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Call: HRM Special Issue on Relational Perspectives on Human Resource Mgmt

Tuesday, June 1, 2021 to Wednesday, June 30, 2021

Event Details

Call for Papers for a Special Issue of

Human Resource Management


Relational Perspectives on Human Resource Management


Guest Editors:

Jody Hoffer Gittell (Brandeis University, Waltham, MA, USA),

Jessica R. Methot (Rutgers University, New Brunswick, NJ, USA),

Scott M. Soltis (University of Kentucky, Lexington, KY, USA)

Brad Harris (Texas Christian University, Fort Worth, TX, USA)



Despite significant theoretical, empirical and practical advances, the relationships “boom” has yet to prominently reach the HR literature (Soltis et al., 2018). This special issue is intended to generate new insights on a relational view of Human Resource Management. In applying the term “relational,” we seek examinations centered on how formal and informal patterns of interactions between dyads and groups of individuals within and outside the organization impact and are impacted by HRM practices and systems (e.g. Carpenter et al., 2012; Cropanzano & Mitchell, 2005; Ferris, 1985; Gittell & Douglass, 2012). 


Background and Objectives of the Special Issue:

HR scholars and practitioners have deep traditions in selecting, developing, and rewarding employees based on their human capital—the stock of individuals’ knowledge, skills, and abilities in an organization (Nyberg, Moliterno, Hale, & Lepak, 2014). Yet, the changing competitive landscape, sweeping adoption of virtual interaction platforms, the transition to an information-based economy, and the increasing interdependence of work suggest that competing on employees’ knowledge, skills, and expertise is no longer sufficient for competitive advantage.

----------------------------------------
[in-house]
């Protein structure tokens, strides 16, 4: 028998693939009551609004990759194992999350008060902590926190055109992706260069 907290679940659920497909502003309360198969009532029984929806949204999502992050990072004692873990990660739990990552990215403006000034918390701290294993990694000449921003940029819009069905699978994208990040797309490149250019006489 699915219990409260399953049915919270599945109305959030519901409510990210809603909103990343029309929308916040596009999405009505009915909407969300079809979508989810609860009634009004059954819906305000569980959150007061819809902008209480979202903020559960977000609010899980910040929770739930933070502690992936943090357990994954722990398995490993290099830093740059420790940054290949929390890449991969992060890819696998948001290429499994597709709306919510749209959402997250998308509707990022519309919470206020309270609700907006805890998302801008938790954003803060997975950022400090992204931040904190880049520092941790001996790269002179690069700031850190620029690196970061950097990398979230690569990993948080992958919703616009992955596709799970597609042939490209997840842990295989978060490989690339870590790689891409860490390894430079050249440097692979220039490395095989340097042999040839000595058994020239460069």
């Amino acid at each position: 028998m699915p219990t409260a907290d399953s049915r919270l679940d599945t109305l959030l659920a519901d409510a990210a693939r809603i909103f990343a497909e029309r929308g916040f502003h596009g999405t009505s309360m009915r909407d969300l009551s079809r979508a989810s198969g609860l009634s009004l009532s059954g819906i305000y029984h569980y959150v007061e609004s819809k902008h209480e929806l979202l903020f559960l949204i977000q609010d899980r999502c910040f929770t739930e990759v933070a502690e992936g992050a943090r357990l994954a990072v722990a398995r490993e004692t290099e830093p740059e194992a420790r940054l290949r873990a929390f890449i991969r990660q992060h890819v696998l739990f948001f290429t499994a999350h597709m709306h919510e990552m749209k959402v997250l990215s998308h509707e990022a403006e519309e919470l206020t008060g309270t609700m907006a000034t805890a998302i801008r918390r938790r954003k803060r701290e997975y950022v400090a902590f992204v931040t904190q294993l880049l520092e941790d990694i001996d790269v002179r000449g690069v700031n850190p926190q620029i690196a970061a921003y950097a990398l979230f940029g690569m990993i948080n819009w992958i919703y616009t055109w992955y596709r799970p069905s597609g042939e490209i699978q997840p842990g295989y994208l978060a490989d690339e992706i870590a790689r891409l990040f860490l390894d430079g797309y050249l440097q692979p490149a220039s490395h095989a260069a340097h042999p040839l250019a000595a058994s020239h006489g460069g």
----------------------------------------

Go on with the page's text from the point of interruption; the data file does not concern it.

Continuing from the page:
Rather, today’s knowledge economy operates through systems of relationships. Employees are embedded in webs of face-to-face and virtual relationships—including communities of practice and informal social networks—that transmit resources such as information, goodwill, and influence that drive individual and organizational effectiveness. As Hollenbeck and Jamieson (2015: 370) noted, “many of the phenomena and outcomes related to human capital, such as recruiting and onboarding, teamwork and communication, knowledge management, and employee satisfaction are…dependent on social capital and the relational networks that exist among employees.” Therefore, managing constellations of employee relationships is a core competency in organizations. 

In response, HR scholars are re-orienting their focus on human capital to consider the value of social capital—a set of resources inherent in, accessible through, and derived from networks of informal relationships (Adler & Kwon, 2002; Krebs, 2000; Leana & Van Buren, 1999). Indeed, we have seen mounting interest in incorporating principles from relational perspectives into the HR literature, and the development of social network and relational coordination analytic methods has accelerated this trend (e.g., Gittell, 2003; Hatala, 2006; Hollenbeck & Jamieson, 2015). Burgeoning research has positioned employee relationships in various forms—including social capital (e.g., Jiang & Liu, 2015; Leana & Van Buren, 1999), social networks (e.g., Collins & Clark, 2003; Evans & Davis, 2005), relational coordination (Gittell, Seidner & Wimbush, 2010; McDermott, et al, 2019; Lee & Kim, 2019), respectful interacting (Vogus, 2006), and relational climates (Mossholder, Richardson, & Settoon, 2011)—as mechanisms linking HR practices and systems to enhanced performance. Recently, Methot, Rosado-Solomon, and Allen (2018) developed the network architecture of human capital theory, in which they propose that formal HR practices directly and indirectly transform organizations’ internal social structures, which can disrupt employees’ understanding of how to effectively perform their jobs. Similarly, Soltis, Brass, and Lepak (2018) conducted a comprehensive review of the research on human resource management that incorporates a social network lens. They advocate for moving the study of HRM toward “Social Resource Management” by meaningfully integrating a relational view broadly, and a social network lens more specifically, into the study and practice of HRM.